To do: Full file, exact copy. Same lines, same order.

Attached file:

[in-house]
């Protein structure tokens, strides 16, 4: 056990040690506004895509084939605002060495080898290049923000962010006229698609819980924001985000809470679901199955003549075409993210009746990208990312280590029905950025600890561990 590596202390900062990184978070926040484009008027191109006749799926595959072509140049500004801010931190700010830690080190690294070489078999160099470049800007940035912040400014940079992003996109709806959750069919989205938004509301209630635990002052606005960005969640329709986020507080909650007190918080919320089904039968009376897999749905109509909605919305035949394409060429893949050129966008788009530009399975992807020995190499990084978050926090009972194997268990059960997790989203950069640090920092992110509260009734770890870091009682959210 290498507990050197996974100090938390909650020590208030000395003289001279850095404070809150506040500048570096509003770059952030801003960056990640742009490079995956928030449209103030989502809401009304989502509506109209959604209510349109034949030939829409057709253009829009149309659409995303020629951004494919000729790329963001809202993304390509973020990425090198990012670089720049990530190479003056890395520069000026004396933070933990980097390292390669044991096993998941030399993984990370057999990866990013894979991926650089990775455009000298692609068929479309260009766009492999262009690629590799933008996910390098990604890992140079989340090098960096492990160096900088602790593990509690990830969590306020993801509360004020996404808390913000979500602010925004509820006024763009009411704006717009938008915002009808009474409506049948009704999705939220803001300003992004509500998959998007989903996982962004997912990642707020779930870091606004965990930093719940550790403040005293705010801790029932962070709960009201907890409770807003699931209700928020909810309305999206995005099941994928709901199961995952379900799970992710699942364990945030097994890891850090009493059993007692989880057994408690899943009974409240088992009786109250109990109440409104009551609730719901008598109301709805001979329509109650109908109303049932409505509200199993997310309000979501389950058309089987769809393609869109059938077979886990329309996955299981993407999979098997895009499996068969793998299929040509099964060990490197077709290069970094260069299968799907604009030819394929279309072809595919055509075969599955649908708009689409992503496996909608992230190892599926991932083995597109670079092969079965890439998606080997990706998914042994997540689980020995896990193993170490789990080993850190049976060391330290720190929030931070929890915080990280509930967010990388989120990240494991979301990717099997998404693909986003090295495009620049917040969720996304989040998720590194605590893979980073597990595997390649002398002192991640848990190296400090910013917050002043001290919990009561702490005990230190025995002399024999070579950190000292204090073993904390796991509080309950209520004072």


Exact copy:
[in-house]
């Protein structure tokens, strides 16, 4: 056990040690506004895509084939605002060495080898290049923000962010006229698609819980924001985000809470679901199955003549075409993210009746990208990312280590029905950025600890561990 590596202390900062990184978070926040484009008027191109006749799926595959072509140049500004801010931190700010830690080190690294070489078999160099470049800007940035912040400014940079992003996109709806959750069919989205938004509301209630635990002052606005960005969640329709986020507080909650007190918080919320089904039968009376897999749905109509909605919305035949394409060429893949050129966008788009530009399975992807020995190499990084978050926090009972194997268990059960997790989203950069640090920092992110509260009734770890870091009682959210 290498507990050197996974100090938390909650020590208030000395003289001279850095404070809150506040500048570096509003770059952030801003960056990640742009490079995956928030449209103030989502809401009304989502509506109209959604209510349109034949030939829409057709253009829009149309659409995303020629951004494919000729790329963001809202993304390509973020990425090198990012670089720049990530190479003056890395520069000026004396933070933990980097390292390669044991096993998941030399993984990370057999990866990013894979991926650089990775455009000298692609068929479309260009766009492999262009690629590799933008996910390098990604890992140079989340090098960096492990160096900088602790593990509690990830969590306020993801509360004020996404808390913000979500602010925004509820006024763009009411704006717009938008915002009808009474409506049948009704999705939220803001300003992004509500998959998007989903996982962004997912990642707020779930870091606004965990930093719940550790403040005293705010801790029932962070709960009201907890409770807003699931209700928020909810309305999206995005099941994928709901199961995952379900799970992710699942364990945030097994890891850090009493059993007692989880057994408690899943009974409240088992009786109250109990109440409104009551609730719901008598109301709805001979329509109650109908109303049932409505509200199993997310309000979501389950058309089987769809393609869109059938077979886990329309996955299981993407999979098997895009499996068969793998299929040509099964060990490197077709290069970094260069299968799907604009030819394929279309072809595919055509075969599955649908708009689409992503496996909608992230190892599926991932083995597109670079092969079965890439998606080997990706998914042994997540689980020995896990193993170490789990080993850190049976060391330290720190929030931070929890915080990280509930967010990388989120990240494991979301990717099997998404693909986003090295495009620049917040969720996304989040998720590194605590893979980073597990595997390649002398002192991640848990190296400090910013917050002043001290919990009561702490005990230190025995002399024999070579950190000292204090073993904390796991509080309950209520004072």